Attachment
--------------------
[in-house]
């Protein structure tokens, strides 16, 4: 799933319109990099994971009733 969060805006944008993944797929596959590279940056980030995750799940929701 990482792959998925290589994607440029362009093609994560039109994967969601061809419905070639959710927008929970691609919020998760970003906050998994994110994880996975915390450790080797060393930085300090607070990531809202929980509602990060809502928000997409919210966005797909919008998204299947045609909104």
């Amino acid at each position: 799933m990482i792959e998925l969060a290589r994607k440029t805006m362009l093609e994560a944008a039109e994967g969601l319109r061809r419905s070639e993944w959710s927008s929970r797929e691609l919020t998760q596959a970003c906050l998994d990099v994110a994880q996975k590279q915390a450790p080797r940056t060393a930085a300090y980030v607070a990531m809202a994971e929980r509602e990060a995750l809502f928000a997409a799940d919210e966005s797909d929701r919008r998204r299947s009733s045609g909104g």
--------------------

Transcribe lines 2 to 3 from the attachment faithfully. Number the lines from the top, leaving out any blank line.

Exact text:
């Protein structure tokens, strides 16, 4: 799933319109990099994971009733 969060805006944008993944797929596959590279940056980030995750799940929701 990482792959998925290589994607440029362009093609994560039109994967969601061809419905070639959710927008929970691609919020998760970003906050998994994110994880996975915390450790080797060393930085300090607070990531809202929980509602990060809502928000997409919210966005797909919008998204299947045609909104």
């Amino acid at each position: 799933m990482i792959e998925l969060a290589r994607k440029t805006m362009l093609e994560a944008a039109e994967g969601l319109r061809r419905s070639e993944w959710s927008s929970r797929e691609l919020t998760q596959a970003c906050l998994d990099v994110a994880q996975k590279q915390a450790p080797r940056t060393a930085a300090y980030v607070a990531m809202a994971e929980r509602e990060a995750l809502f928000a997409a799940d919210e966005s797909d929701r919008r998204r299947s009733s045609g909104g």